Wall Street stocks finished mostly higher on Friday, concluding a positive week amid optimism about the reopening of the United States economy and progress on a coronavirus vaccine.
At 9.56am ET, the Dow Jones Industrial Average was down 86.21 points, or 0.35%, at 24,387.91, the S&P 500 was down 4.34 points, or 0.15%, at 2,944.17, and the Nasdaq Composite was up 8.51 points, or 0.09%, at 9,293.39.
The FTSE 100 Index opened at 6,015.25 points, up 0.00 points, or 0.00 percent.
US stock indices moved in a flat-to-low range today as simmering Sino-US tensions weighed on markets struggling to gauge the pace of economic recovery from Covid-19.
In New York, the Dow Jones industrial average was down 121.63 points at 24,352.49.
"The markets are expecting a reasonable resumption of economic activity, a manageable increase in coronavirus cases and a manageable situation when it comes to our health care system", said Mike Zigmont, head of trading and research at Harvest Volatility Management.
Earlier this week, the U.S. Senate passed a bill that could lead to the delisting of Chinese stocks from U.S. exchanges. India slashed rates for a second time this year and the European Central Bank, in the minutes from its last meeting, said it was ready to expand emergency bond purchases as early as June.
USA and China trade tensions flared as the Trump administration raised concerns about China's plan to impose a new security law in Hong Kong that threatens the autonomy of the city.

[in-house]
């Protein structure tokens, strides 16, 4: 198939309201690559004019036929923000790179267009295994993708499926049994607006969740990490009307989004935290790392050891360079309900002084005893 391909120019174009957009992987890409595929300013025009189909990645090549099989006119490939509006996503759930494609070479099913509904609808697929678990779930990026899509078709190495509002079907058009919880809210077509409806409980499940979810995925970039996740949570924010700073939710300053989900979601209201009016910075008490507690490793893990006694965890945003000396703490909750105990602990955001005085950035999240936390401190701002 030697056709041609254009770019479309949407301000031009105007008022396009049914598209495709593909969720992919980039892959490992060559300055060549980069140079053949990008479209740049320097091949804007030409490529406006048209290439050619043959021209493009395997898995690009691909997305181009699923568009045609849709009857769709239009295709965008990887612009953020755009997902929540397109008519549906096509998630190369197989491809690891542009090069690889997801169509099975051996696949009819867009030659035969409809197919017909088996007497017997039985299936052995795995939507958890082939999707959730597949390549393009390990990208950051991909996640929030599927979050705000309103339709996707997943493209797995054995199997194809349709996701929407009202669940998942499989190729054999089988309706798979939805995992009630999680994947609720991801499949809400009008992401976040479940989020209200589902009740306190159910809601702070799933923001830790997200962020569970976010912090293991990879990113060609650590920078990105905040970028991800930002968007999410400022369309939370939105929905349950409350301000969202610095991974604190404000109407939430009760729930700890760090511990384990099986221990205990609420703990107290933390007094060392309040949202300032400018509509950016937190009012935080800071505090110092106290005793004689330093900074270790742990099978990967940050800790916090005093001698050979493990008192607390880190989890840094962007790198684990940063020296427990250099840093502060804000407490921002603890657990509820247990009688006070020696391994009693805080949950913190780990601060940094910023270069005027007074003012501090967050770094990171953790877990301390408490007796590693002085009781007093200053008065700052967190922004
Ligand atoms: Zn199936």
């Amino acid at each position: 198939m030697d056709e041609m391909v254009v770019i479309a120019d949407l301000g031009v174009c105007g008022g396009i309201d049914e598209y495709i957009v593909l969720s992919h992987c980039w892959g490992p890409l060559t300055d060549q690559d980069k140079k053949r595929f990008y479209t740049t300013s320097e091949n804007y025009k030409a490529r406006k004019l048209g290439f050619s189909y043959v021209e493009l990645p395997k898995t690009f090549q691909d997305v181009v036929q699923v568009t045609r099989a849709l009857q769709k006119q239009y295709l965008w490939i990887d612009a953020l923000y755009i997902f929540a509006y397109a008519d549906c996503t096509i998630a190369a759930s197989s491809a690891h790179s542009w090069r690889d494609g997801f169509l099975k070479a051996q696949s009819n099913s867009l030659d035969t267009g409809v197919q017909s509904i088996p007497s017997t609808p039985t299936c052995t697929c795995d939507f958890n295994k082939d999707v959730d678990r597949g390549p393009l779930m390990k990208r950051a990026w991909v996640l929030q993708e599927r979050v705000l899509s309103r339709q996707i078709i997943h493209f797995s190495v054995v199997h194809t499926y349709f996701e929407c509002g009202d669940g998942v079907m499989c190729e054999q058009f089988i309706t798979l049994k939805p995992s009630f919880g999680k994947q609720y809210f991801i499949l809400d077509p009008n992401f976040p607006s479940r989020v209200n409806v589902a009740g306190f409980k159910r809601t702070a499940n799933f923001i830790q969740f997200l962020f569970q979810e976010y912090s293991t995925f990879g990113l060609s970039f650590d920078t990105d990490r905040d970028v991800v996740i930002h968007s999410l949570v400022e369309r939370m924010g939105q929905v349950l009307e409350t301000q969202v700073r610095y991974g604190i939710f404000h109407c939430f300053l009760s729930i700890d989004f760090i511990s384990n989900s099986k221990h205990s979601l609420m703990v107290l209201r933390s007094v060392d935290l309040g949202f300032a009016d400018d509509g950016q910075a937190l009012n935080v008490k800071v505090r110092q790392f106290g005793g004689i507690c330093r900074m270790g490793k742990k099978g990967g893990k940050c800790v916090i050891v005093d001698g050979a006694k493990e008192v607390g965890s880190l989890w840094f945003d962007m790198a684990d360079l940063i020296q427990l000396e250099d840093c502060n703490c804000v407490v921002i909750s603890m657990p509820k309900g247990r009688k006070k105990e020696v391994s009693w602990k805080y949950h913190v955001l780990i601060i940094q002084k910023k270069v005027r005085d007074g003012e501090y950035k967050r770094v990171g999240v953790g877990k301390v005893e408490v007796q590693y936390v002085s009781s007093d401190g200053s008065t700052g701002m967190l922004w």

US stocks rallied into the close of trading after whipsawing investors during a volatile week that featured optimism over the reopening of the economy and a renewal of trade tensions. "The issue may well become a major drag on sentiment until USA presidential elections in November". China also opted against setting a Gross Domestic Product target for 2020 as the coronavirus batters the second-largest economy in the world.
"This week started off really strong and put us on a good trajectory", said Matt Stucky, a portfolio manager at Northwestern Mutual. Whether it is an ember or a flame, we are going to put it out. "But we are not closing our country", he declared.
"The future remains uncertain, and thus, we are not confident in saying a second wave can not happen - but the good news, there has yet to be a second wave in re-opened economies", said Tom Lee, founder and head of research at Fundstrat Global Advisors.
Overnight in Asia, markets finished lower. The Shanghai Composite dropped 1.89%; Hong Kong's Hang Seng plunged 5.56%; while Japan's Nikkei-225 slipped 0.8%.
Crude oil futures fell 2.74% at $32.99 per barrel, Brent crude dropped 2.86% at $35.03.
Gold prices gained $5.90 to $1,727.80.
The dollar strengthened as investors moved into haven assets, with the ICE US Dollar Index rising over 0.3%.